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Martin Paul Eve

Professor of Literature, Technology and Publishing at Birkbeck, University of London

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I had reservations about doing so, but I finally ordered the "My Marxist Feminist Dialectic Brings all the Boys to the Yard" T-Shirt from T-Shirt Hell. I loved the shirt from day 1, but wanted to discuss the issues surrounding this.

But you're male. And? This is one of the strangest responses I've yet encountered. People are so absorbed in self interest that it seems impossible that someone would want something for others beside their dominant group. Yes, I'm male, but I would prefer it that women were given equal opportunities in society. Although I'm aware that the term is fragmented and in some definitions I cannot be a feminist, under the broad, succinct definition just given: it is possible to be a male feminist.

What about the shirt's heteronormativity?
Well, being male and wearing it certainly helps to undermine that statement!

What about T-Shirt Hell?
Now this is where it gets thorny. One of the reasons I resisted buying this shirt for a long time was that the site from whence they come seems to primarily sell misogynist and downright offensive material. First off, I didn't want to pay them! Secondly, though, this leads to the question of whether the shirt is being ironic.

Reading the shirt
The original reference is to the innuendo in Kelis' Milkshake in which her unspecified metaphorical "milkshake" "brings all the boys to the yard". Now, without entering into the debate on whether the liberation of female sexuality has been recuperated by the still-extant patriarchy in a post-feminist mode, in the case of the substitution here, the humour would be derived from an unlikely source of attraction. This reading is then logically saying that there is an incongruence between Marxist feminism and the sexual attractiveness of its adherents. Problematic to say the least, if only in raising the utter irrelevance of such a statement. Of course, it is possible that the humour is picking on the academic frame of reference and is a purely linguistic phenomenon, in which case all fair and good. It seems, though, quite plausible to read it as "ha! hardly going to pull with that kinda attitude, are ya, feminist?"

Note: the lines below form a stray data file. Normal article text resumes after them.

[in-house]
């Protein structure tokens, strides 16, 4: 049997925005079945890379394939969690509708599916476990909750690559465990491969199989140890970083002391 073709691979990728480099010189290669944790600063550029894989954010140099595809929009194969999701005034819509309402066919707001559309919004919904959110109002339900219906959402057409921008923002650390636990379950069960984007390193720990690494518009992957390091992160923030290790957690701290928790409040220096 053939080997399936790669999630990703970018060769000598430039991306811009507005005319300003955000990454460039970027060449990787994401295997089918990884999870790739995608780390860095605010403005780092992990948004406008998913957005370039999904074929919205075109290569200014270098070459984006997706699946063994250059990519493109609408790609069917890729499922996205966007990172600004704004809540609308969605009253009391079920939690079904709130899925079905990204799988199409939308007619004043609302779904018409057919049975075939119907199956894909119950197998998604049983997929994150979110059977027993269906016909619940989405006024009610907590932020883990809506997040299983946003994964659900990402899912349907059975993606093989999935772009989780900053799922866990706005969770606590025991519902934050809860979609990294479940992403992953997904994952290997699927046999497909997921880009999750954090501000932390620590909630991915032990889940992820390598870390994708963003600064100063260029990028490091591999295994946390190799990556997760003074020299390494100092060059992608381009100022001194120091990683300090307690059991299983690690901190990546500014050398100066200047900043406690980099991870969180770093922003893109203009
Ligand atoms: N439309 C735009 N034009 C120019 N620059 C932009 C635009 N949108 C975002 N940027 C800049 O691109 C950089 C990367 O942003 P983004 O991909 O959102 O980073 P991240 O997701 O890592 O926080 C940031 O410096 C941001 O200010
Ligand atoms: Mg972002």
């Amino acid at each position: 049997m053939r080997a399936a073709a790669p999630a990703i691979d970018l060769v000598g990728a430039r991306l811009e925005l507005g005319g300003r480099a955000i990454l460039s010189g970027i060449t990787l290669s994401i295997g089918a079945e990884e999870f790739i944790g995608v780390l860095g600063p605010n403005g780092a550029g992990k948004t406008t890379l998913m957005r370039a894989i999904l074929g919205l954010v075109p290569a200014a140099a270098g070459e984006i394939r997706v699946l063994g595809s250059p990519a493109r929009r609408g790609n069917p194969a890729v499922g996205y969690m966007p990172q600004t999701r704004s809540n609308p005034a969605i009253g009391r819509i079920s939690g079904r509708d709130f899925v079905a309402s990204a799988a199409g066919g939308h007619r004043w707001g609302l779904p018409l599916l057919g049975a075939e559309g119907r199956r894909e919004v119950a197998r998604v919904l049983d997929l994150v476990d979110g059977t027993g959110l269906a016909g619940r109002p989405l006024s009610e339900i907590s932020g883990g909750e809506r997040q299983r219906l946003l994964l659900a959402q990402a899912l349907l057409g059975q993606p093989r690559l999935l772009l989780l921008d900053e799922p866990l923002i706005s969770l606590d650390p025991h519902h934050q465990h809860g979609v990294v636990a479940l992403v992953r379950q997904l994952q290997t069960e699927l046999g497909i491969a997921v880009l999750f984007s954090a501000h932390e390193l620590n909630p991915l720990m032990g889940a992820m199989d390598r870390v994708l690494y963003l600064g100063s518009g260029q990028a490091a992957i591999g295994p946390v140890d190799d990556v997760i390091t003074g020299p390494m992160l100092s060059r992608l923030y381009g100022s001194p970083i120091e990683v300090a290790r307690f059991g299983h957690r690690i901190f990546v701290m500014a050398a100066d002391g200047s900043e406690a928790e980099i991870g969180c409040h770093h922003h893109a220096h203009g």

On the other hand, another potentially positive reading of the shirt is that "bringing to the yard" resonates with "brings to task", a taming of the patriarchal order. This brings the reading back in line with the empowering surface reading of the shirt.

Anyway, this is all food for thought. This week in my Texts in Time class, we'll be looking at The Roaring Girl and in particular Jean Howard's excellent article on cross-dressing in Early Modern England. As it will be necessary to discuss the history of Marxist (or at least Materialist) Feminist Dialectics in our work on this piece, I'm going to wear the shirt. I'm then going to ask the students to read it, in an academic sense, and see if they struggle with the implications or whether, at the end of the day, it's possible to laugh without a laughing-at-expense.